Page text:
What should be obvious, however, is that the VPI measure can be used to cook the books on a user survey simply by selecting a plurality of respondents from among those describing themselves as predominantly, but not solely, in the camp you want to damn and consequently as few as possible from the camp you want to praise.

What happens when you do that is driven from the fact that people generally want to to see themselves as fair: meaning that someone running Sun and IBM servers in the same data center isn't usually going to answer "Sun" to twenty or more questions in a row. So if 70% of the respondents classify themselves as primarily Sun users and 15% of them mutter "IBM" in response to at least one question, the VPI calculation will make Sun look like a loser and IBM look like a winner.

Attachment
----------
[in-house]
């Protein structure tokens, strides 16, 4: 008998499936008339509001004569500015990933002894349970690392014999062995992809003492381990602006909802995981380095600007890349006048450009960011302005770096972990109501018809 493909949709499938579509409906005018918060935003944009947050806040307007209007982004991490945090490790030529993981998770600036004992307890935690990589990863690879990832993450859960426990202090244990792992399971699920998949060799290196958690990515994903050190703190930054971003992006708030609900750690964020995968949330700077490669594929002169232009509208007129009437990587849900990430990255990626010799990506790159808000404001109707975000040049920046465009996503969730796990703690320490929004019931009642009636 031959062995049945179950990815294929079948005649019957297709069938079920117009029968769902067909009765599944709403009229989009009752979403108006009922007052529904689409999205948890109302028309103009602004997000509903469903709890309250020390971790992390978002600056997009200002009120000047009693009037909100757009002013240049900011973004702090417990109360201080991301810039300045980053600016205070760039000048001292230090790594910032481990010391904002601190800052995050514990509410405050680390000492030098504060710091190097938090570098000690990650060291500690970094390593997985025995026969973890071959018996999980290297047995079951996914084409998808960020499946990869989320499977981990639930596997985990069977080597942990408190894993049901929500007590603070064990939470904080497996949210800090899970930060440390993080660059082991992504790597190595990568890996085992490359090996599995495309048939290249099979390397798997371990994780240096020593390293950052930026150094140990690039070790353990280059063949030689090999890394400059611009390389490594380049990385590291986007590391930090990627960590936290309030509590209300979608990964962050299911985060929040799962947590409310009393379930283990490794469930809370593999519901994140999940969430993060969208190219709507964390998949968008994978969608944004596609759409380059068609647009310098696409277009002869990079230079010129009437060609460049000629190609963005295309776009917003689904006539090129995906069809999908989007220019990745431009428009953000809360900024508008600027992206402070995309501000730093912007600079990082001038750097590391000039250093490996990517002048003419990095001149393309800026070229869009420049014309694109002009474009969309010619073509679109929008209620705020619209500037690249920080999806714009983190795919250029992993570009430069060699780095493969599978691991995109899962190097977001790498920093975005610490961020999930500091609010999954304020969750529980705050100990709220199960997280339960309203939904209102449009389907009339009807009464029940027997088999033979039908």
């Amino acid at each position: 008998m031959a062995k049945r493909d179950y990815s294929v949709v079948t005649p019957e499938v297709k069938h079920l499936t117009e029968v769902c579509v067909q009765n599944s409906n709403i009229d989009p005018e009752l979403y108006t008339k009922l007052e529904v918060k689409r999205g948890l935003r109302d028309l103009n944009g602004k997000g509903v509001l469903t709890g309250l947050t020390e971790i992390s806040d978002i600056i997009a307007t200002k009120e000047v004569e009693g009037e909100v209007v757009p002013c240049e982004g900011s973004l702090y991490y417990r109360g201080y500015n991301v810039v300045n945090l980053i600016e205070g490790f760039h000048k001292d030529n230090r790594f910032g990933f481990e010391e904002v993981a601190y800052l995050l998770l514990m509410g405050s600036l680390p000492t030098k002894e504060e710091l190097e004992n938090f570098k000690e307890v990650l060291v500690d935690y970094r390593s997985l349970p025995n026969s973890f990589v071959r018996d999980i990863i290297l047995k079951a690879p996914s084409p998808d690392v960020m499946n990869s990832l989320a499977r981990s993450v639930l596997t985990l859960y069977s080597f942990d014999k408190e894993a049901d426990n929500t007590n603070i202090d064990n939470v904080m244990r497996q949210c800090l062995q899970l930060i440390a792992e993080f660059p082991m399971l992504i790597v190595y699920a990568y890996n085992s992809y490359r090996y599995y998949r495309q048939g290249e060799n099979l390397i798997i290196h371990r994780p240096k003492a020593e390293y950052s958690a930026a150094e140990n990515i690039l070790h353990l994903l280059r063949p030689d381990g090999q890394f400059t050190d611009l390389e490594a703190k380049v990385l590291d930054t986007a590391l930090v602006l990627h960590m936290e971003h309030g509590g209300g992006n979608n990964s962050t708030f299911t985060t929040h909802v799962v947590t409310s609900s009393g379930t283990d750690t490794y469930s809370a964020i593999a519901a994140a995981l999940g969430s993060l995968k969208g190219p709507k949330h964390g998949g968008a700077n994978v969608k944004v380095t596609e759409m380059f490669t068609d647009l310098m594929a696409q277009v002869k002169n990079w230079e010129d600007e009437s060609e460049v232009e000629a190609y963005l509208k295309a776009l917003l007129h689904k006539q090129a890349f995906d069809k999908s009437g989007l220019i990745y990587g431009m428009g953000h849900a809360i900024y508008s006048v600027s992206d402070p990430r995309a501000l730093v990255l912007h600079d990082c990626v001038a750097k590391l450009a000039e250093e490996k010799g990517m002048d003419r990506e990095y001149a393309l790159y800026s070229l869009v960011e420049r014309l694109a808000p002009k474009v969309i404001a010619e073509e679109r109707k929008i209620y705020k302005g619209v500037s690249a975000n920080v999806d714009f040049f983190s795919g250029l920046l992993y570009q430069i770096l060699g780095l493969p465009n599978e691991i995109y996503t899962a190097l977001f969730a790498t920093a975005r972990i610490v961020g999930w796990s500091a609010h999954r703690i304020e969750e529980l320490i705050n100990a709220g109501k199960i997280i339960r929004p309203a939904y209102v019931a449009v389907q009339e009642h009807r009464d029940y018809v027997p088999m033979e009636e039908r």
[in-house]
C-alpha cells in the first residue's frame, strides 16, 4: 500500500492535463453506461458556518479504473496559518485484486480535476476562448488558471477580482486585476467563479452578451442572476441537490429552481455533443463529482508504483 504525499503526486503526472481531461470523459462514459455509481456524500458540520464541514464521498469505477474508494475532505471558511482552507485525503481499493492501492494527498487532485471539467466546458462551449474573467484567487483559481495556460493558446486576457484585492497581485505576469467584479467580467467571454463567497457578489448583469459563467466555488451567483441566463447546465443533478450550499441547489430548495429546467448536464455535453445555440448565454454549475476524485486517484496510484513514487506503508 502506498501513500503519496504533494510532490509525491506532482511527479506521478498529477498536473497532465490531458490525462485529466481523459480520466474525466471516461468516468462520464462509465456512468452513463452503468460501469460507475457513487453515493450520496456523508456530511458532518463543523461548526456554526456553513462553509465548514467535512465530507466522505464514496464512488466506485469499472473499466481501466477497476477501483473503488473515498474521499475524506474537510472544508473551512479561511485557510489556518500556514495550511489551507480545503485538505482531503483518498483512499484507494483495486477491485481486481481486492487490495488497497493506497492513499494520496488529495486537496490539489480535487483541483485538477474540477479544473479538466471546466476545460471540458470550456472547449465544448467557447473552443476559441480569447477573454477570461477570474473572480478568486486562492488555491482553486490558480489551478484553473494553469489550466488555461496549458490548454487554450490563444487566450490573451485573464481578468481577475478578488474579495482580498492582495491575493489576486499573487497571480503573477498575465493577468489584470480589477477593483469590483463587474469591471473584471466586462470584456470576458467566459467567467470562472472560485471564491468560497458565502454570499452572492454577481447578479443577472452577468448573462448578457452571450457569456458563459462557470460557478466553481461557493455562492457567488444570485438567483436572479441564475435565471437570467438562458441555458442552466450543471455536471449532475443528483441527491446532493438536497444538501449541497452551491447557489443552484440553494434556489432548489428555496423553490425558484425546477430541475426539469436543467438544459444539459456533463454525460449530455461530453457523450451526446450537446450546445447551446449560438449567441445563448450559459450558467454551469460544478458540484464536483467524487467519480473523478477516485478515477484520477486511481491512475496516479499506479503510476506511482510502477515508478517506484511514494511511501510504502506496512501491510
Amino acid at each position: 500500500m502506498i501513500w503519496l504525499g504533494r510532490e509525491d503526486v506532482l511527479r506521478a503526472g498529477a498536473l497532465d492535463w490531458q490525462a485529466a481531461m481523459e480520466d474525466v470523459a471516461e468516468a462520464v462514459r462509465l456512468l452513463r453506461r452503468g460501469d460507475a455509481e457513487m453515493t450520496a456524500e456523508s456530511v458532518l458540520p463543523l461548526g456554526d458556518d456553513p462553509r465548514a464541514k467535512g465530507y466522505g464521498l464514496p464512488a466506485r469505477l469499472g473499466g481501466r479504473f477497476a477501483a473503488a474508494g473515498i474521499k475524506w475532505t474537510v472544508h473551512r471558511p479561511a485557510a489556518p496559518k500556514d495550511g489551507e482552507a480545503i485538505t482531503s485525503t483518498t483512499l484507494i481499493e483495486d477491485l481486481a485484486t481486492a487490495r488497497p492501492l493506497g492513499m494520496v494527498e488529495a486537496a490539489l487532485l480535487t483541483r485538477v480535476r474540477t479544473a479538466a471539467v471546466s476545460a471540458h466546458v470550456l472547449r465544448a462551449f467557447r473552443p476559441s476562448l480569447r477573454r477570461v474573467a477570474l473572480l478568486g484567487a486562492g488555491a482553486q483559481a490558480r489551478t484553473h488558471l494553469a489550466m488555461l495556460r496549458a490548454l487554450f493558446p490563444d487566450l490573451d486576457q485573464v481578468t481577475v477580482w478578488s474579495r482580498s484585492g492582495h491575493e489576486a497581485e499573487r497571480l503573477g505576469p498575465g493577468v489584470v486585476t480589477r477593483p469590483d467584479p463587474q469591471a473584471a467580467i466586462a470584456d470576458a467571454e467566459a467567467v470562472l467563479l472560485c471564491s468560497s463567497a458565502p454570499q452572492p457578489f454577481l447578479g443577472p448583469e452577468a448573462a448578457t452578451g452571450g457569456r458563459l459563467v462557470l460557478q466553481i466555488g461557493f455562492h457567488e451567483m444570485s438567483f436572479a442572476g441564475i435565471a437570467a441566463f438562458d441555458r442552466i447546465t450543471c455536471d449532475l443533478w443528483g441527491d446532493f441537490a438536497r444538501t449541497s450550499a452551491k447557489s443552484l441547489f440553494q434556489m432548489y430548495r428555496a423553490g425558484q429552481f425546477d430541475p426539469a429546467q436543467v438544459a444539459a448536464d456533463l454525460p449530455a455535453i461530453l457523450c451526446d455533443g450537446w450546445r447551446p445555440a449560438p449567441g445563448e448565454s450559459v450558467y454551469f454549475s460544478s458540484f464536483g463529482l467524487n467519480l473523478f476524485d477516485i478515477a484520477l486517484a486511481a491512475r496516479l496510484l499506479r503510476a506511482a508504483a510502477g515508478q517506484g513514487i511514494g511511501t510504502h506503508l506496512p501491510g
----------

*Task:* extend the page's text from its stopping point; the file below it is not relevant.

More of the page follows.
Oddly, the less real information there is in those "IBM" responses, the more nearly random the distribution of their "IBM" answers to the questions will be: meaning that the less representative the responses actually are, the broader IBM's victory will appear to be.

In other words, this is actually a very cool piece of work - but readers should understand that the larger the margin this report awards IBM on any one question, the greater the margin by which Sun actually won it.

Topic: IBM

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  • we have a line for this.....

    ... Epitula non erubescit

    (warrents are patient, sorry for the translation but the online dictionaries couldn't find the proper translation).

    As always it's a point of view thing, but if youre doing this kind of thing with business economics, it's called Fraud.
    Arnout Groen
  • Thanks!

    Thanks, Murph.